Some Germans have mixed feelings about the reunification of Germany 20 years after the Berlin Wall fell, writes Seattle writer Valerie Kreutzer. Some who remember the old ways are ambivalent, but to the young, "Germany is one people."

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DURING a recent visit to Berlin, my apartment overlooked Checkpoint Charlie, the border crossing where Allied and Russian troops grimly faced each other when West Berlin was surrounded by a 10-foot wall.

Today, thousands of tourists flock to the white sandbagged hut with its historic “You are leaving the American sector” warning. For a euro you can have your picture taken next to an actor in U.S. Army uniform waving the Stars and Stripes. Photo ops often end with hugs and tears, as visitors recall the fear and humiliations that accompanied border crossings.

A museum next to the checkpoint documents the history of a divided Berlin and the bravery of people who tried to escape the repressive communist regime. There’s a photo of Peter Fechter, who was shot fleeing and bled to death between barbed wire. And there’s the reconstructed car with room under the hood for a fiancée. “Don’t even sigh when we get to the border,” she had been warned.

Twenty years ago, on Nov. 9, 1989, the barriers were finally lifted and millions attacked the Wall with pickaxes and their bare hands. The euphoria sparked revolutions in neighboring countries and toppled dictatorships from Berlin to the Black Sea. Chants of “We are one people” led to Germany’s reunification.

During my recent travels, I listened to Germans reflecting on the past and the 20-year process of becoming one people again.

The fall of the Wall was “a catastrophe,” volunteered the woman next to me on the train to Berlin. She had lived in Erfurt, East Germany, at the time. “I lost my job, I had no money, we lost our way of life. It was a catastrophe all around.” She has since settled in Berlin and does eldercare. “Actually, it’s the best job I’ve ever had,” she allowed.

“When I get together with East German colleagues,” reported my friend Susan, a psychologist, “they admit that they enjoy their new freedom and a better standard of living, but I detect an undercurrent of resentment.”

Communist egalitarianism had provided full employment. But the economy was bankrupt, as it turned out, and the state’s abusive security apparatus kept an iron grip on every citizen. Western democracy offered new freedom and prosperity, but some have found the new capitalist world bewildering. Unemployed or underemployed, they are nostalgic for the past and kvetching in the present.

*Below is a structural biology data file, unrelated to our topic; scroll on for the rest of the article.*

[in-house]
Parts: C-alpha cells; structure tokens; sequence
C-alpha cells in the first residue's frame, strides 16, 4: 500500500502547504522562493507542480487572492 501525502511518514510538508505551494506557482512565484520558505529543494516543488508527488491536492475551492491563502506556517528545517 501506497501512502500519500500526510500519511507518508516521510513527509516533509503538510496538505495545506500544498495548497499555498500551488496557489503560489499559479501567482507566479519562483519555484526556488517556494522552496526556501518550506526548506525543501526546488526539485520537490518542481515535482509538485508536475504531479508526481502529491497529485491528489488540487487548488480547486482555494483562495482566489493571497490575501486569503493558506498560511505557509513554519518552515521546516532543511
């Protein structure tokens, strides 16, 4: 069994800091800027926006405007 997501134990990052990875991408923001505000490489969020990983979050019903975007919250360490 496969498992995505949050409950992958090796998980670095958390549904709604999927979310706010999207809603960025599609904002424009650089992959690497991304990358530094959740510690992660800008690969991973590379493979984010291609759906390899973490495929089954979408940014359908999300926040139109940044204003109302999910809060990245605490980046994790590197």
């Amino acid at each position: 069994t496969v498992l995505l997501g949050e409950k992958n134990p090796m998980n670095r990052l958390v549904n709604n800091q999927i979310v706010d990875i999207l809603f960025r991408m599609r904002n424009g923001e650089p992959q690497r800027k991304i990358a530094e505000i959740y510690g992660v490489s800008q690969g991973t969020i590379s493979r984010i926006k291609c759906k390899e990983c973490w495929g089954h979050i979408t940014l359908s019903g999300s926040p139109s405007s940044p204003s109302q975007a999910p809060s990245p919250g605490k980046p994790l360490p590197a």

I got a taste of that when I asked my waiter at a restaurant in the former East Berlin whether he could recommend a good movie — the kind of question every Seattle waiter is eager to answer. “I don’t have time for movies,” said the put-upon man.

Had he seen “The Life of Others,” the Oscar-winning story about repression and surveillance during communism? “I know about the movie,” he said with a dismissive gesture, “but I don’t ever pay attention to Western views of the East.”

“The reunification cost us dearly,” said my niece Gabriele, a teacher in the former West Germany. “We were saddled with a solidarity tax to finance new infrastructures and reconstruction in the East. At times you can still feel a divide of distrust and resentment between East and West. But my second-graders don’t know the difference. For them, Germany is one people.”

On Oct. 3, Germany celebrated a Day of Unity for the 20th time. To highlight the event, a 21-foot girl puppet marched through Berlin’s downtown to meet her 45-foot uncle in the city’s center (

“Separation and reunion” was the theme of this giant fairy tale. Millions lined the puppets’ mile-long journey and cheered wildly when they tenderly embraced at the Brandenburg Gate, the symbol of Germany’s destiny. The giants’ hug was manipulated by cranes and wires, but the spectators’ enthusiasm seemed genuine.

Valerie Kreutzer is a Seattle writer who was born in Berlin.